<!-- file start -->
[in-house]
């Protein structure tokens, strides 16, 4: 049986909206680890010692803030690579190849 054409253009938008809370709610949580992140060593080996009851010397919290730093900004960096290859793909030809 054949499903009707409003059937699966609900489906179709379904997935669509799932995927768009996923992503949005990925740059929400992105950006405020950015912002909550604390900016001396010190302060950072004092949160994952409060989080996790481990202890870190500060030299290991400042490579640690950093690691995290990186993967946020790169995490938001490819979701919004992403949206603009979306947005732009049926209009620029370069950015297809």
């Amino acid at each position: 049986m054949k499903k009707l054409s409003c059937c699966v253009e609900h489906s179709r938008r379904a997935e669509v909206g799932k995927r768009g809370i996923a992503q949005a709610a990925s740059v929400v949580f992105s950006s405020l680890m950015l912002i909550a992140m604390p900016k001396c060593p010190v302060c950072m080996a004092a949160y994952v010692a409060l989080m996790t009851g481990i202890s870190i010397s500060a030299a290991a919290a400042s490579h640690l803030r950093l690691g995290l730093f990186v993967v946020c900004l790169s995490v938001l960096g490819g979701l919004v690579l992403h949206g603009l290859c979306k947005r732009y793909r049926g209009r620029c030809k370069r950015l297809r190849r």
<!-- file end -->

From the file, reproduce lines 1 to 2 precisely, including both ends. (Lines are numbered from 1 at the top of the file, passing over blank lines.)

[in-house]
């Protein structure tokens, strides 16, 4: 049986909206680890010692803030690579190849 054409253009938008809370709610949580992140060593080996009851010397919290730093900004960096290859793909030809 054949499903009707409003059937699966609900489906179709379904997935669509799932995927768009996923992503949005990925740059929400992105950006405020950015912002909550604390900016001396010190302060950072004092949160994952409060989080996790481990202890870190500060030299290991400042490579640690950093690691995290990186993967946020790169995490938001490819979701919004992403949206603009979306947005732009049926209009620029370069950015297809």